As we twisted our way up the mountain, I kept reminding myself I am capable of doing hard things.
I told myself to look at the wildflowers growing in the national forest. To notice the way the light hit the massive rocks and to appreciate how the rapids below brought so many people happiness. I told myself to pray for the train conductor that looked like he was riding on the edge of a cliff and to imagine the view the hawks flying overhead must be seeing.
Before I knew it, we were pulling over to the first Sugarloaf Mountain Overlook.
Then we made it to the second overlook.
As we got out of the car, we waited for a family to take pictures. A mother about my age seemed excited to take pictures with her tween and teen boys even though they kept saying, “Mom, how many pictures do you actually need?” which gave me the giggles.
To pass the time, we read the notes various people had penned on the rocks. Some were funny and some were sweet. Some were totally weird, and some were uplifting.
We were almost to the end of the rock wall when I noticed 4 letters that completely stopped me in my tracks.
Tally, short for Talladega, was the name of my first dog. She was the absolute love of my life and I miss her dearly every single day.
She was with me through the darkest valleys and the highest peaks.
My constant and loyal companion, she loved traveling up to the cabin and being in the mountains.
So, it was really special to see a name that looked like hers on the rock.
Now, imagine my complete surprise when I read the rest of the message.
“God is taking me to big places.”
I still get the chills just thinking about it because I knew immediately the message was meant for me.
After all, had I not made the decision at the base of the mountain to choose faith over fear, I would have never found the message and would have missed the blessing altogether.
A few miles later we found ourselves on the path to Benton Falls.
It’s classified as a beginner-level hike.
But in my honest opinion, there were portions of the hike as you get closer to the waterfall that could have easily been considered moderate level because the rocks did not feel stable at all.
The hike is still a pretty one though.
By the time you get to the falls, it truly feels like you’re discovering a hidden treasure.
We stayed there for a while taking pictures and catching our breath just enjoying the water and the beauty of the day.
For a moment, it felt like time stood still as we gave thanks for such a magnificent place.
I’m not sure if you can tell from the pictures, they were all taken with my iPhone, but the layers of rock under the waterfall are truly a sight to behold.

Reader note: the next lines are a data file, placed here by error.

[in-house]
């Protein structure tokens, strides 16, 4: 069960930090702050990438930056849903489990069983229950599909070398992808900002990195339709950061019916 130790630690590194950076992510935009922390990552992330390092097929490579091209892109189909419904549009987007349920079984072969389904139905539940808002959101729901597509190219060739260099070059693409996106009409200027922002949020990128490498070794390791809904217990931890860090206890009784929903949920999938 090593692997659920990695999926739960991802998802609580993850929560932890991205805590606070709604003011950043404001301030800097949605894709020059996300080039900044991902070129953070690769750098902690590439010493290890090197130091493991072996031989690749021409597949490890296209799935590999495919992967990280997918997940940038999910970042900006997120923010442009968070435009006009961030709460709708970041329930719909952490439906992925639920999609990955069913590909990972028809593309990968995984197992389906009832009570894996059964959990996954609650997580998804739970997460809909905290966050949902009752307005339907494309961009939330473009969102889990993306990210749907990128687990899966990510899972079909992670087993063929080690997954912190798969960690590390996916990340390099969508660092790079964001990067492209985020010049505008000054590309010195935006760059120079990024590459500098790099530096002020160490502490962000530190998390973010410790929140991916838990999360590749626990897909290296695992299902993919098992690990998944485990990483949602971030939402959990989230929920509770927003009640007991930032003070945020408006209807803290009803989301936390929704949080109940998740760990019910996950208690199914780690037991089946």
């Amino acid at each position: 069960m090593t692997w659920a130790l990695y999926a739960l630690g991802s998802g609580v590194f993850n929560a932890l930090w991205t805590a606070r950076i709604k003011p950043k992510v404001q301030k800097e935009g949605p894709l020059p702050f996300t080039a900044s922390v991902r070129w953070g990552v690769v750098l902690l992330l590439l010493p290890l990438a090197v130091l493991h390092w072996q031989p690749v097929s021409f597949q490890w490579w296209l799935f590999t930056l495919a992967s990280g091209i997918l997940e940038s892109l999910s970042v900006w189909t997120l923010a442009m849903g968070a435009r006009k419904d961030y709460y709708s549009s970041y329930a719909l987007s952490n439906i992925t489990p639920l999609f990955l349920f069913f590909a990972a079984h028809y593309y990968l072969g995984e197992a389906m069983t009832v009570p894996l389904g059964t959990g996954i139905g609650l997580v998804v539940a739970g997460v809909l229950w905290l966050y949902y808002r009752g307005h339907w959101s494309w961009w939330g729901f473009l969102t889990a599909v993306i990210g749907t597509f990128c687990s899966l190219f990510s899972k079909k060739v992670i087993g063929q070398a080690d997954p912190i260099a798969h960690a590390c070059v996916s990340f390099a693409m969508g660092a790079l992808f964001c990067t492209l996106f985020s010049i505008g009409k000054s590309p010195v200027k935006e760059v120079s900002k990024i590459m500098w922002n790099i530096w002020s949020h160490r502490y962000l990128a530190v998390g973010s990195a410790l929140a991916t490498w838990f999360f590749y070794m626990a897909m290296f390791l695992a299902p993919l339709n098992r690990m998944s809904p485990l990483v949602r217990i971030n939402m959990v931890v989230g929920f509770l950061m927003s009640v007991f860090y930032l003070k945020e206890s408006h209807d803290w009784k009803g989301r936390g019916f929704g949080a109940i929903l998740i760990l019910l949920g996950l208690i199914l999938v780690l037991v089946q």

Especially as the water is rushing over them.
It made me think about all the layers we carry from life.
How we bloom in unexpected ways.
How we navigate difficult times.
Learn to change course and adapt to overcome.
Yet through it all, we’re called to divine appointments and given gifts of love, kindness, and encouragement along the way.
And just when we think we’ve gone too far or a situation feels out of reach, we’re showered in abundant grace.
An unexpected blessing at exactly the time we need it most.
I don’t even want to imagine the number of times I’ve almost missed a blessing because I gave up too soon, failed to trust, or allowed fear to get the best of me.
But I know I came off that mountain changed in so many ways.
As we say goodbye to the first half of the year and begin to celebrate all the good things the second half has to offer us, I want to challenge you to take the first step in climbing to the top of your mountain whatever that mountain may be.
It might look like finally getting help for anxiety, depression, addiction, or another health concern.
It might be dealing with the symptoms of insomnia that have you living half a life.
Perhaps it’s decluttering your house or losing weight.
It might look like setting up boundaries with loved ones to protect your time and wellness.
It might be forgiving someone who’s hurt you.
It might look like finding clarity and taking the next step in your business or being bold enough to scale back and rethink your goals.
Perhaps, it’s taking charge of your finances or responsibility for the choices you’re making.
It might look like finally taking ownership of your life and asking for what you want and need instead of allowing others to make the decision for you, then blaming them when things don’t work out the way you want them to.
Whatever your mountain looks like, be brave enough to take the first step, even when it feels scary.
You never know the blessing that is waiting for you at the top.
I’ll be cheering you on.